The Unlikely Story of The Pavement Bookworm – Tebogo Malope, a South Africa cinematographer, recently filmed an interview with Philani, a 24-year old homeless man from Johannesburg who raises money through his love of books and his own literary literacy. The poignancy of this story hits on multiple levels, from its own social justice foundations to the personal inspiration Philani represents in a country (and within a continent) where basic literacy is still such a concern.
Philani is a bookworm who has chosen to review and sell books rather than resort to begging. He shows up on different streets of Johannesburg with a pile of books, and on request he will review the books, the authors, the publishers.
“He has read all the books in his collection and is always seeking for more to read,” says Tebogo. “He then sells some of his books as a way to raise money for himself and some of his homeless friends. I’m appealing to anyone that can contribute somehow into his life.
“He’s a great role model on the power of reading and can be an amazing ambassador for our young people.” –South Africa People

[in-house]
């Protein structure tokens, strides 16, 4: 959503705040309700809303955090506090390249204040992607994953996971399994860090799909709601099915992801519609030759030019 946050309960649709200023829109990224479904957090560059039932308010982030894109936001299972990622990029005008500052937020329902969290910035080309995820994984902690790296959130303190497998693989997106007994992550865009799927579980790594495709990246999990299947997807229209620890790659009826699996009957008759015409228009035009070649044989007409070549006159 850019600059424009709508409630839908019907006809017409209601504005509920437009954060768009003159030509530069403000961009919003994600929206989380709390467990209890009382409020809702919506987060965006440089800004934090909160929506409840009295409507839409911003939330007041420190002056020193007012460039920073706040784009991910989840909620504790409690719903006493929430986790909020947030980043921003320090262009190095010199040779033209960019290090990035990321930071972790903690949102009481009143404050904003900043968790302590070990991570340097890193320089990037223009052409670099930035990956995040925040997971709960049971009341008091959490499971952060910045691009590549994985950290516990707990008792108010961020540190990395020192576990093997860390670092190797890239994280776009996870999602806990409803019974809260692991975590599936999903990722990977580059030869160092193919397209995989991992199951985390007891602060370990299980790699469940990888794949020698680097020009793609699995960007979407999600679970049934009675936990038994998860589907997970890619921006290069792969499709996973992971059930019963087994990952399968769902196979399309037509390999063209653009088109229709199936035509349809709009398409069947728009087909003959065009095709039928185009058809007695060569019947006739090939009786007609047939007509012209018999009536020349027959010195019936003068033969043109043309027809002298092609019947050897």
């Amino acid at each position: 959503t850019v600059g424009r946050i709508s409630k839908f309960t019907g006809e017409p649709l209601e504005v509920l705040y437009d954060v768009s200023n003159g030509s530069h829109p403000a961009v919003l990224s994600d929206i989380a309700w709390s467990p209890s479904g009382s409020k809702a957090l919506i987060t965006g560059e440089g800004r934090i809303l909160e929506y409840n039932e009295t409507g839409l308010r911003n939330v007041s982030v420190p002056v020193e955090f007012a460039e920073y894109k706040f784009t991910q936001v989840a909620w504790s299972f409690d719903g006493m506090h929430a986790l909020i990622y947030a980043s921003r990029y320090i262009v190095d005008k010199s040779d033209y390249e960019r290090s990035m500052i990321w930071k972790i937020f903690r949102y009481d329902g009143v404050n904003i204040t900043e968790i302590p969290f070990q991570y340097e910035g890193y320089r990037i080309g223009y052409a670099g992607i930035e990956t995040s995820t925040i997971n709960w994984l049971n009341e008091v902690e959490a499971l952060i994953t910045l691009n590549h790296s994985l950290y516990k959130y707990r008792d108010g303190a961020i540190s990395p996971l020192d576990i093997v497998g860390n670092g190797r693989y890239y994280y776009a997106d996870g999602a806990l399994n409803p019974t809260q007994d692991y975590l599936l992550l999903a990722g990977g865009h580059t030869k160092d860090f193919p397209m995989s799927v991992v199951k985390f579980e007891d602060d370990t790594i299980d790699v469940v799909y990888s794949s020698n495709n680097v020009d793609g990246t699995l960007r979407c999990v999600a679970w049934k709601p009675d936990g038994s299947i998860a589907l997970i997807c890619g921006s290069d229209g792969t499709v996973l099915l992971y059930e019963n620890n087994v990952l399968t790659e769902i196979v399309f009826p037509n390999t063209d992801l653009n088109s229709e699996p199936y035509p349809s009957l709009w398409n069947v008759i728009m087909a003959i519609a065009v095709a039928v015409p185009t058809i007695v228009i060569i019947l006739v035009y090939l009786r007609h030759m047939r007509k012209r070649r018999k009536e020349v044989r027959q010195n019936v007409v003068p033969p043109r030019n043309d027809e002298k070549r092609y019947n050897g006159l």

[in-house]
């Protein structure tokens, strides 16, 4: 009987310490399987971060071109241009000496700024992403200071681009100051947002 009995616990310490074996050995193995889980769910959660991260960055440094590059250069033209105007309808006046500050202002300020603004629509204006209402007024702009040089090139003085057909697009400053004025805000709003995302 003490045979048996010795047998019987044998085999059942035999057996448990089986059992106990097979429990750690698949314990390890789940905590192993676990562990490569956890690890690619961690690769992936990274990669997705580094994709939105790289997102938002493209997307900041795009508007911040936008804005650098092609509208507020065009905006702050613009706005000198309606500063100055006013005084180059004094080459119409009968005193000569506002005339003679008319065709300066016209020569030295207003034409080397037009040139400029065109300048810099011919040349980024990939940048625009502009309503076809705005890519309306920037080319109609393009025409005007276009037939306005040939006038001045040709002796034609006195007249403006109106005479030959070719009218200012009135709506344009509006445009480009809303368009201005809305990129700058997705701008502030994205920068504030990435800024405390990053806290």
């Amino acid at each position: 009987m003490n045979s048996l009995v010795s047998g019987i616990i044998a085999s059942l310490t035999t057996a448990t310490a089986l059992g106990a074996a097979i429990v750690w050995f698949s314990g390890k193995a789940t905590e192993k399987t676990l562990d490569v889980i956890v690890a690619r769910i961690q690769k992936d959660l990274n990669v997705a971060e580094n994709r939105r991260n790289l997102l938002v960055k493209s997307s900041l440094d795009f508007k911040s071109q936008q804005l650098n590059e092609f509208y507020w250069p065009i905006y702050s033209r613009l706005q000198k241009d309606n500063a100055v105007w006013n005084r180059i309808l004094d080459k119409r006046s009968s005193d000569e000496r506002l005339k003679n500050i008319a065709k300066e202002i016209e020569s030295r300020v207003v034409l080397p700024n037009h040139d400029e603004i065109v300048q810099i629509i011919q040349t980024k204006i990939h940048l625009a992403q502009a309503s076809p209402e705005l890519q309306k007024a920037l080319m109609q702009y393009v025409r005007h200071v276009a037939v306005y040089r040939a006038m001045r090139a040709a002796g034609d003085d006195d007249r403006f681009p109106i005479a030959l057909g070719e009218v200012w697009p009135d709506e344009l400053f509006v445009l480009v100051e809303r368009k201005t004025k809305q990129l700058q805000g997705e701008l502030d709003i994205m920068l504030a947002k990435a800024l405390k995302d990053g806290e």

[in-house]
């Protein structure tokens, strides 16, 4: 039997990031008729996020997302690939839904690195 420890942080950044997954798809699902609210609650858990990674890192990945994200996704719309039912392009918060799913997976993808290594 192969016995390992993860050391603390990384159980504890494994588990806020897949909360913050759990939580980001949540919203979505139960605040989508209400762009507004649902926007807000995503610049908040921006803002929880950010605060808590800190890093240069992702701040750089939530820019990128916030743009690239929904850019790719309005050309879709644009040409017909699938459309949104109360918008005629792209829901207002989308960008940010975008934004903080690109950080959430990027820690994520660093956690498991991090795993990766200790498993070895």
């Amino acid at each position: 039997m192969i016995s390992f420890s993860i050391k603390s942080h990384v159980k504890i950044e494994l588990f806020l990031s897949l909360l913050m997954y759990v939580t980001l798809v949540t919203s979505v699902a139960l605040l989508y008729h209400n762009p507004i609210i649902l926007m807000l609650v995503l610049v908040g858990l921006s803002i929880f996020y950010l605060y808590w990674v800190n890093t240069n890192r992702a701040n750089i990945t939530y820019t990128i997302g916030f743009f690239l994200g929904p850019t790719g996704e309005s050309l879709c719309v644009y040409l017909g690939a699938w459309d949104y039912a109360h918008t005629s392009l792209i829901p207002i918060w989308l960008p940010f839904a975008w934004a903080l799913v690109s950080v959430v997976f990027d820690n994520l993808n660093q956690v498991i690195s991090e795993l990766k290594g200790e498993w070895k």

Amanda Palmer on the Art of Asking and the Shared Dignity of Giving and Receiving – In the wake of Tesla’s announcement that it was basically dumping its patents and throwing in with open source technology, I was thinking about the unremitting cries of piracy in the reading communities, and the equally persistent claims that readers somehow have a responsibility to make sure authors have food to put on the table, take care of their children, dogs, etc., etc. Which got me thinking about this interesting TED talk from musician Amanda Palmer, who, among other things, left her own music label and crowd sourced her next album. While her technique is pretty extreme, I think her philosophy is both sound and inspiring.
Palmer talks extensively about the concept of fair exchange between artists and their fans, and she does it in a way that emphasizes the difference between entitlement (on either side) and voluntary exchange. By focusing on the second, she reinforces what many have asserted about all the anti-piracy measures and talk, namely that it often gets in the way of what is a more “natural” circumstance — specifically that people *want* to pay for creative products, and when given the opportunity outside an environment of suspicion, demand, and control, that they will do so generously and voluntarily.
“I don’t see these things as risks — I see them as trust. … But the perfect tools can’t help us if we can’t face each other, and give and receive fearlessly — but, more importantly, to ask without shame. … When we really see each other, we want to help each other. I think people have been obsessed with the wrong question, which is, ‘How do we make people pay for music?’ What if we started asking, ‘How do we let people pay for music?’ –Brain Pickings